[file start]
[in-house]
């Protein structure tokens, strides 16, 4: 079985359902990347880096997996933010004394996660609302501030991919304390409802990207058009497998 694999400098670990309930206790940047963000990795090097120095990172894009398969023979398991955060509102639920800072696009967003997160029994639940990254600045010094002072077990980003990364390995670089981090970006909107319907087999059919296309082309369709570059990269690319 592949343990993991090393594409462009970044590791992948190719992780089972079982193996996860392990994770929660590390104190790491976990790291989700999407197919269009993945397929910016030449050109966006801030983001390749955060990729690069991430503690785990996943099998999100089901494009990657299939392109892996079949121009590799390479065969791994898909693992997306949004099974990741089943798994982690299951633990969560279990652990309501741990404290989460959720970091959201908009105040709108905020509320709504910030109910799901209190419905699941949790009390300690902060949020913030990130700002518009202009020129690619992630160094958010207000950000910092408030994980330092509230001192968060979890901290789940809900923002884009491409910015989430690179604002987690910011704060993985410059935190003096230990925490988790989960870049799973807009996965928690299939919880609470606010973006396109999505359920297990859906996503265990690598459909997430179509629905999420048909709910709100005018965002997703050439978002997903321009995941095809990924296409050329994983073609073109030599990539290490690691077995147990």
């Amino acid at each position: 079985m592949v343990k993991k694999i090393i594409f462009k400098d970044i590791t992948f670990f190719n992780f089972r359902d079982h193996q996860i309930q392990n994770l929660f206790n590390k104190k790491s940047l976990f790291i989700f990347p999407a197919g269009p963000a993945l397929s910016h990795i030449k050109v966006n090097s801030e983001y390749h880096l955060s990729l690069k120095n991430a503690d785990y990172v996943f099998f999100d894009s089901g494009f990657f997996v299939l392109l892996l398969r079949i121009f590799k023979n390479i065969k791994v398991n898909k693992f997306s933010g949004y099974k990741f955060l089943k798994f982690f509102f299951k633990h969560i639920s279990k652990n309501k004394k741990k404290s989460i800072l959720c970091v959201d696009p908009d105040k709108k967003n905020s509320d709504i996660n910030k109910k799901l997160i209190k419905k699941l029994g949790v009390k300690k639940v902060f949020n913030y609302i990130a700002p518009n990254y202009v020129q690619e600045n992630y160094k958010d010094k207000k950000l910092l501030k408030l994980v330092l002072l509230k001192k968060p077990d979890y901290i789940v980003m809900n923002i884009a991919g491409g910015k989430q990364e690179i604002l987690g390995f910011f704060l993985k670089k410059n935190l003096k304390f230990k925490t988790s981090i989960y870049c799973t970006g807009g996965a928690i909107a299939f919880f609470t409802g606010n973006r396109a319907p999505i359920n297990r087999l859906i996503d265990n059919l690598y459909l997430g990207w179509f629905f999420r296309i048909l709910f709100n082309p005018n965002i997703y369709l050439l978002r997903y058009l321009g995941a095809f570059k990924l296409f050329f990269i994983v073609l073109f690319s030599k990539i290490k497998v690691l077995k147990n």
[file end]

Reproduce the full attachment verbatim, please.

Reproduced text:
[in-house]
């Protein structure tokens, strides 16, 4: 079985359902990347880096997996933010004394996660609302501030991919304390409802990207058009497998 694999400098670990309930206790940047963000990795090097120095990172894009398969023979398991955060509102639920800072696009967003997160029994639940990254600045010094002072077990980003990364390995670089981090970006909107319907087999059919296309082309369709570059990269690319 592949343990993991090393594409462009970044590791992948190719992780089972079982193996996860392990994770929660590390104190790491976990790291989700999407197919269009993945397929910016030449050109966006801030983001390749955060990729690069991430503690785990996943099998999100089901494009990657299939392109892996079949121009590799390479065969791994898909693992997306949004099974990741089943798994982690299951633990969560279990652990309501741990404290989460959720970091959201908009105040709108905020509320709504910030109910799901209190419905699941949790009390300690902060949020913030990130700002518009202009020129690619992630160094958010207000950000910092408030994980330092509230001192968060979890901290789940809900923002884009491409910015989430690179604002987690910011704060993985410059935190003096230990925490988790989960870049799973807009996965928690299939919880609470606010973006396109999505359920297990859906996503265990690598459909997430179509629905999420048909709910709100005018965002997703050439978002997903321009995941095809990924296409050329994983073609073109030599990539290490690691077995147990």
């Amino acid at each position: 079985m592949v343990k993991k694999i090393i594409f462009k400098d970044i590791t992948f670990f190719n992780f089972r359902d079982h193996q996860i309930q392990n994770l929660f206790n590390k104190k790491s940047l976990f790291i989700f990347p999407a197919g269009p963000a993945l397929s910016h990795i030449k050109v966006n090097s801030e983001y390749h880096l955060s990729l690069k120095n991430a503690d785990y990172v996943f099998f999100d894009s089901g494009f990657f997996v299939l392109l892996l398969r079949i121009f590799k023979n390479i065969k791994v398991n898909k693992f997306s933010g949004y099974k990741f955060l089943k798994f982690f509102f299951k633990h969560i639920s279990k652990n309501k004394k741990k404290s989460i800072l959720c970091v959201d696009p908009d105040k709108k967003n905020s509320d709504i996660n910030k109910k799901l997160i209190k419905k699941l029994g949790v009390k300690k639940v902060f949020n913030y609302i990130a700002p518009n990254y202009v020129q690619e600045n992630y160094k958010d010094k207000k950000l910092l501030k408030l994980v330092l002072l509230k001192k968060p077990d979890y901290i789940v980003m809900n923002i884009a991919g491409g910015k989430q990364e690179i604002l987690g390995f910011f704060l993985k670089k410059n935190l003096k304390f230990k925490t988790s981090i989960y870049c799973t970006g807009g996965a928690i909107a299939f919880f609470t409802g606010n973006r396109a319907p999505i359920n297990r087999l859906i996503d265990n059919l690598y459909l997430g990207w179509f629905f999420r296309i048909l709910f709100n082309p005018n965002i997703y369709l050439l978002r997903y058009l321009g995941a095809f570059k990924l296409f050329f990269i994983v073609l073109f690319s030599k990539i290490k497998v690691l077995k147990n």